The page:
InsightsInsight - Employment & HR - POSTED: March 31 2015
Holiday pay should include commission
There has been much publicity following the recent ruling by the Employment Appeals Tribunal that holiday pay must include pay based on overtime which an employee is required to work.
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There has been much publicity following the recent ruling by the Employment Appeals Tribunal that holiday pay must include pay based on overtime which an employee is required to work. However, in a case with possible wider relevance, an Employment Tribunal has now found that the same principle applies to commission paid to salesmen such that if a salesman regularly receives a substantial part of his or her income as commission, then their holiday pay must be paid at the level of their usual pay, including that commission and not simply at the level of their basic salary.
Also if commission is paid “after the event” (so that a salesman receives commission for work done previously whilst he is on holiday but will, after returning, receive less pay due to not having earned any commission whilst on holiday) they should receive an extra payment (“holiday commission”) to compensate them for the commission they could not earn. This ruling has been made following a reference to the European Court of Justice, the ECJ holding that commission payments do have to be taken in to account when calculating holiday pay under the EU Working Time Directive.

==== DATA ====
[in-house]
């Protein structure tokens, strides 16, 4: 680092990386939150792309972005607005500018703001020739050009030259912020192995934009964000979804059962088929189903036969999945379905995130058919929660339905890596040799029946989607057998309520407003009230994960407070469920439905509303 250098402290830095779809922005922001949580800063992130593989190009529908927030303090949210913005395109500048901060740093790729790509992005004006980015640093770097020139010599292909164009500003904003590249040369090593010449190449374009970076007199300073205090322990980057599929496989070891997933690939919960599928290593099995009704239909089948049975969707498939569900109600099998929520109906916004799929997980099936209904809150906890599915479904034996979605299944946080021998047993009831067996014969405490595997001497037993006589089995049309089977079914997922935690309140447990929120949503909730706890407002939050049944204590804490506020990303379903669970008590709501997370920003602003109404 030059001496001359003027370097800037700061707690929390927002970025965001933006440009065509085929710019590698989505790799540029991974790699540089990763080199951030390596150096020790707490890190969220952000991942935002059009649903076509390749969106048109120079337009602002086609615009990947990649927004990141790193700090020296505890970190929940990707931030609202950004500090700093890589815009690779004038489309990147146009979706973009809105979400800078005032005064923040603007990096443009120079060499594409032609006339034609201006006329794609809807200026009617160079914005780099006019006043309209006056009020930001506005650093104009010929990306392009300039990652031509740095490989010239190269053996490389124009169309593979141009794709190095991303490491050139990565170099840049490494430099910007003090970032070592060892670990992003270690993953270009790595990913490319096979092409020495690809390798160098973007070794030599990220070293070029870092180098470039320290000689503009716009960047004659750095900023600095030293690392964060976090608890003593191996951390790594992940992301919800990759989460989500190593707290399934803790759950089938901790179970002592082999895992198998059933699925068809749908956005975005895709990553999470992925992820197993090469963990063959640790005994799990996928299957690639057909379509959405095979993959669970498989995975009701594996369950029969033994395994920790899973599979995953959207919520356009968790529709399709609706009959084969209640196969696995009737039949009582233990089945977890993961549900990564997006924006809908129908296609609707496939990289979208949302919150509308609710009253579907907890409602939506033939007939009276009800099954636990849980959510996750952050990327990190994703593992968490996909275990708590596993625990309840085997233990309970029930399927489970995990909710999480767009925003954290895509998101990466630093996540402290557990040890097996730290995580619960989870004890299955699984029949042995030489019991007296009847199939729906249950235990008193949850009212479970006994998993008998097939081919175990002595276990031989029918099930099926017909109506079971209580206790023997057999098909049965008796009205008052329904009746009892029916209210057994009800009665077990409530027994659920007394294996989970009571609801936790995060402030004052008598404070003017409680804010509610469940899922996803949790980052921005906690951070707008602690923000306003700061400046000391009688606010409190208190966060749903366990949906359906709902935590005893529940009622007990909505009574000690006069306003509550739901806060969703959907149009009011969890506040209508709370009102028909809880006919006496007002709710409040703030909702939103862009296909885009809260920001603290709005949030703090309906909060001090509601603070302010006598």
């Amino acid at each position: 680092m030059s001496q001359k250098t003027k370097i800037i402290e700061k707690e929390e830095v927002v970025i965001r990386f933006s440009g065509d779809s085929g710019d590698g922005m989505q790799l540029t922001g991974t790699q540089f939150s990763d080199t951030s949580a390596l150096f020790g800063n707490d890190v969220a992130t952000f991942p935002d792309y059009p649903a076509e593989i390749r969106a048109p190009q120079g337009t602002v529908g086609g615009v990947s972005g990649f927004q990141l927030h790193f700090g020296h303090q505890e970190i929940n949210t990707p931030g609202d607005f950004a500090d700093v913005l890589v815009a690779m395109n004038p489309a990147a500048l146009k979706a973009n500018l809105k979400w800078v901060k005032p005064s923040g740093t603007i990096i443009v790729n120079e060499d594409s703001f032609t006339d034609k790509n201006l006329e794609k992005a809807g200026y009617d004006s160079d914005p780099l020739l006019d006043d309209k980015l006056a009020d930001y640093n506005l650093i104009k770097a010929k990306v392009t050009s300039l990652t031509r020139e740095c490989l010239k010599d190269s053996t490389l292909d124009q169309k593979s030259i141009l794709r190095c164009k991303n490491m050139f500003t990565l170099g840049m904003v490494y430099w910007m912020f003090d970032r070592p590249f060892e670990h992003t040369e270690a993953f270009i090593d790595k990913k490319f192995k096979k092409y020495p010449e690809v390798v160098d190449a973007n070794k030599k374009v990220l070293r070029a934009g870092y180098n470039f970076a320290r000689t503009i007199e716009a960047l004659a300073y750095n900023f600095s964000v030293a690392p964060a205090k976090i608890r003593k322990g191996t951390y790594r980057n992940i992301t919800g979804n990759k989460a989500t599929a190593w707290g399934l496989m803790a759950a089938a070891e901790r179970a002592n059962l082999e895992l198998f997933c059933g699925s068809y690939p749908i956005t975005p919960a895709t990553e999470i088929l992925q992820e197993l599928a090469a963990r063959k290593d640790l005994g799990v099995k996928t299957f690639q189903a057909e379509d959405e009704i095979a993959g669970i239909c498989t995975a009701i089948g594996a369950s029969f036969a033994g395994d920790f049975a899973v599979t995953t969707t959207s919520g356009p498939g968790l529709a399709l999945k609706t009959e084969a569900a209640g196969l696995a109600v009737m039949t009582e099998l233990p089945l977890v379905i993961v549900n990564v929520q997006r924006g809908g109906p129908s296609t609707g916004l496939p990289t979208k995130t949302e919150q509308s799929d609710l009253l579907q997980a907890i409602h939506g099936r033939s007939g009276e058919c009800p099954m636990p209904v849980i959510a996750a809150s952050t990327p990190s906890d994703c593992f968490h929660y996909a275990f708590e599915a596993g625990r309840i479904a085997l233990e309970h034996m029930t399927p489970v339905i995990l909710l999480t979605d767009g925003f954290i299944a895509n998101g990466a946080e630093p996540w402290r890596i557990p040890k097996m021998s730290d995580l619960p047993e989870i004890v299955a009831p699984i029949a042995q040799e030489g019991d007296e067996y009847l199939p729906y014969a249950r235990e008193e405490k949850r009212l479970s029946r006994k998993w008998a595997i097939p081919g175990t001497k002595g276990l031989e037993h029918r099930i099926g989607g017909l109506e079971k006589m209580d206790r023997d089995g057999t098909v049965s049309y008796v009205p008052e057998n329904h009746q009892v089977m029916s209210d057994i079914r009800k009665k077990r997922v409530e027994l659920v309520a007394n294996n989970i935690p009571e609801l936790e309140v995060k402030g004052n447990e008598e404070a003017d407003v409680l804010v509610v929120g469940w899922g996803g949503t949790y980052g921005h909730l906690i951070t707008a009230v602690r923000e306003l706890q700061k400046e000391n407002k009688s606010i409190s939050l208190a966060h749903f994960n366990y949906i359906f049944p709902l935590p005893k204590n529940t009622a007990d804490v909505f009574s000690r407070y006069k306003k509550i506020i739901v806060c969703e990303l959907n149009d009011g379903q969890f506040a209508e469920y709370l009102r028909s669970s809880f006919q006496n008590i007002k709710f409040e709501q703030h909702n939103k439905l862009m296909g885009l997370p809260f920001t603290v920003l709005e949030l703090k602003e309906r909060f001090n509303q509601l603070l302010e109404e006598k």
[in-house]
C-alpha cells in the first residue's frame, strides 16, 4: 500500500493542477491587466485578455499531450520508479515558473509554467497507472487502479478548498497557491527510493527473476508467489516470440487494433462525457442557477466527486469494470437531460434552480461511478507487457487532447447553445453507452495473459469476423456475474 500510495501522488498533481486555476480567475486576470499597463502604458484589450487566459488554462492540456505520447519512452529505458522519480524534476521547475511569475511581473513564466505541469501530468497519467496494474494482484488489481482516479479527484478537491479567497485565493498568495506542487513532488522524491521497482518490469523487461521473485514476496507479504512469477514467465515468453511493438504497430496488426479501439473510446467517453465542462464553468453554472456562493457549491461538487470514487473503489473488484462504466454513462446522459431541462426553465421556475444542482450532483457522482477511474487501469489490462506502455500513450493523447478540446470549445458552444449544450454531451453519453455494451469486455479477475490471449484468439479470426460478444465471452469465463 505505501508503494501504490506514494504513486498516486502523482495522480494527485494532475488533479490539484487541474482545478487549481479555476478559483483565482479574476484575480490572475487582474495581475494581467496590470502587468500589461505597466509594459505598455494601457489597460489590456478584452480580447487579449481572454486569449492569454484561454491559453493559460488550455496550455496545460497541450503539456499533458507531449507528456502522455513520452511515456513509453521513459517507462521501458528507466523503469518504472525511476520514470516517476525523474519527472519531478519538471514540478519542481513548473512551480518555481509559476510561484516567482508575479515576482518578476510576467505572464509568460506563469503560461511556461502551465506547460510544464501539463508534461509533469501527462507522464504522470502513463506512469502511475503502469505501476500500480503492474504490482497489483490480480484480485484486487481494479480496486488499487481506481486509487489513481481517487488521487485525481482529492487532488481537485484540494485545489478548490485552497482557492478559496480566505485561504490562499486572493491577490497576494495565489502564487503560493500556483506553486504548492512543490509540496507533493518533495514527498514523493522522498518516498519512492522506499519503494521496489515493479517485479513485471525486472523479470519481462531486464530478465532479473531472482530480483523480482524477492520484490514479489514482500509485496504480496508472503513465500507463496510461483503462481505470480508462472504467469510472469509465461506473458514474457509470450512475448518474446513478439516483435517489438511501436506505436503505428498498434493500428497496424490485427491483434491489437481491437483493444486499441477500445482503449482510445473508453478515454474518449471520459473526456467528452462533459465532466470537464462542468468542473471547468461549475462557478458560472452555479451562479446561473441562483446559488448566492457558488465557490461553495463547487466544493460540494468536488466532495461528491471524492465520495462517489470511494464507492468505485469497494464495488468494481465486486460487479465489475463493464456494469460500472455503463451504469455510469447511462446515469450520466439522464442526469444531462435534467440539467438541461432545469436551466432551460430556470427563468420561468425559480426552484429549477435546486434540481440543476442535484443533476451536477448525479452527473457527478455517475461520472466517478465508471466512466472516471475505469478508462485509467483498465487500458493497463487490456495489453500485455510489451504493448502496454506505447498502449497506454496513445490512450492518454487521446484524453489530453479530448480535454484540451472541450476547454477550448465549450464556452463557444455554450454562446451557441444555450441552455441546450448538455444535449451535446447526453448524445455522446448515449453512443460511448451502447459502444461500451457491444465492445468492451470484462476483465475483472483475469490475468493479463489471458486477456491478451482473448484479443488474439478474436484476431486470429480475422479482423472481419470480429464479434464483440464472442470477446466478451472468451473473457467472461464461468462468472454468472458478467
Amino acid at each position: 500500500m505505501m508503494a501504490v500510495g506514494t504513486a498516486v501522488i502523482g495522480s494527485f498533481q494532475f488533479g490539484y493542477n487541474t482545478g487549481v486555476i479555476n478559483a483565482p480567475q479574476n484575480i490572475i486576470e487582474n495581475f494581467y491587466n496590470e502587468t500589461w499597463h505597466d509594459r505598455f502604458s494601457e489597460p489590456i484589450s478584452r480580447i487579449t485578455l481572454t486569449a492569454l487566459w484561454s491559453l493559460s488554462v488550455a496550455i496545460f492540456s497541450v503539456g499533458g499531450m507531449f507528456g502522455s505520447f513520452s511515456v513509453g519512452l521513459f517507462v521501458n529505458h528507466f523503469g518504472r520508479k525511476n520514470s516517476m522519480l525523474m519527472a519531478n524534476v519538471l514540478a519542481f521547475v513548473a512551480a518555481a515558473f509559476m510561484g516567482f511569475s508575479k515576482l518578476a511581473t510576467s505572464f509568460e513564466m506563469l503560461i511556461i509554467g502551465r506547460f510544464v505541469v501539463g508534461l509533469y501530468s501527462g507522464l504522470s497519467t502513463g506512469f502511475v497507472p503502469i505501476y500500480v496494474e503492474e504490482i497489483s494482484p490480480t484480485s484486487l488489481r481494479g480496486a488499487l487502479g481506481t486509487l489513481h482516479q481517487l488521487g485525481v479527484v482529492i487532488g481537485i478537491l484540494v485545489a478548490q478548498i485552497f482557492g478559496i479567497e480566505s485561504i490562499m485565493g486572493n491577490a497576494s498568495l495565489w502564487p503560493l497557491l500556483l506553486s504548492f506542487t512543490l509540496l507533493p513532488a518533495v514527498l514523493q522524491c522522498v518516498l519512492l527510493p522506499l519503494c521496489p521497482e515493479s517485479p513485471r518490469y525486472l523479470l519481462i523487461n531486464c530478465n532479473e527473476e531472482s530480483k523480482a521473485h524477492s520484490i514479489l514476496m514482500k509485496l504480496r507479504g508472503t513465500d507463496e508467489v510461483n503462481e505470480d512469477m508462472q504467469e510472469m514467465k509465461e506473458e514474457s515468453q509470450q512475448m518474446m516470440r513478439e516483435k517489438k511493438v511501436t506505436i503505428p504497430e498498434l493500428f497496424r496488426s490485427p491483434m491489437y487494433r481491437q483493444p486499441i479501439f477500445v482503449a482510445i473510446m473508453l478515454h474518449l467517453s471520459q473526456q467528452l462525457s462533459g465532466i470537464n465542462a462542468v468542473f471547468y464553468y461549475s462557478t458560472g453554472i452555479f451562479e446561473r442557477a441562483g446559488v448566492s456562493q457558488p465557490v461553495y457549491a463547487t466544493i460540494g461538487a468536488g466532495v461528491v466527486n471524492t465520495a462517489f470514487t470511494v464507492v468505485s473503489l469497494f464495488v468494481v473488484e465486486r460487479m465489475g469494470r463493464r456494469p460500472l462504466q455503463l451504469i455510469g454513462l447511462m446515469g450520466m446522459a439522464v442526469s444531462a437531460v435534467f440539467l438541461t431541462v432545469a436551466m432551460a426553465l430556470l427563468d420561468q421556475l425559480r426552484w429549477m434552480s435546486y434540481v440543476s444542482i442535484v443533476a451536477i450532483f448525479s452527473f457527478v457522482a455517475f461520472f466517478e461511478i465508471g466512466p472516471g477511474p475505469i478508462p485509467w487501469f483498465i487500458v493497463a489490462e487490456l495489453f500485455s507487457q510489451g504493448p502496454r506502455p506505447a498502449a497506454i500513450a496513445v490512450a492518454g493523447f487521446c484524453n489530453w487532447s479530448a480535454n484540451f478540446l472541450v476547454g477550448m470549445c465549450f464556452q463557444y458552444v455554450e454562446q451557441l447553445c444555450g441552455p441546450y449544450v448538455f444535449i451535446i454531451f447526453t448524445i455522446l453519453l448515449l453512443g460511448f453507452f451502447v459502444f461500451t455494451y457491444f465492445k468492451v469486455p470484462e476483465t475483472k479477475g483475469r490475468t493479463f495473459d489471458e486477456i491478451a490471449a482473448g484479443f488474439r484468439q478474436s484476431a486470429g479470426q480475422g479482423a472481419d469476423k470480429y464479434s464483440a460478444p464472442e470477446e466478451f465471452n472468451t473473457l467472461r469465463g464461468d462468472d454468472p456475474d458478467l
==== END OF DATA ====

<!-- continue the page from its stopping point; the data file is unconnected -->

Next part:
As stated this may be of wider concern than the overtime pay decision as the frequency of commission payments and their level, relative to base salary may be significantly different to overtime claims. It may be that employers will have to rethink the level of commission payable to their workforce given that this ruling is likely to enhance that commission by close to 10%.
A crumb of comfort for employers is the fact that this only applies to holiday required to be provided to employees under the Working Time Directive – that is the first 20 days holiday of each year. However, the practicalities of differentiating between different types of holiday may be more trouble than it is worth.
As with the overtime cases it is likely that a period of three months between holiday for which commission is payable will be sufficient to make any claims for historic commission out of time. Therefore, if any historic claims are brought, a careful study of when that holiday has been taken will be required.
The initial publicity around this case has been less than the overtime case and therefore there may not be such an immediate rush of claims. However, employers are advised to prepare themselves for claims of this type from employees who are paid commission.
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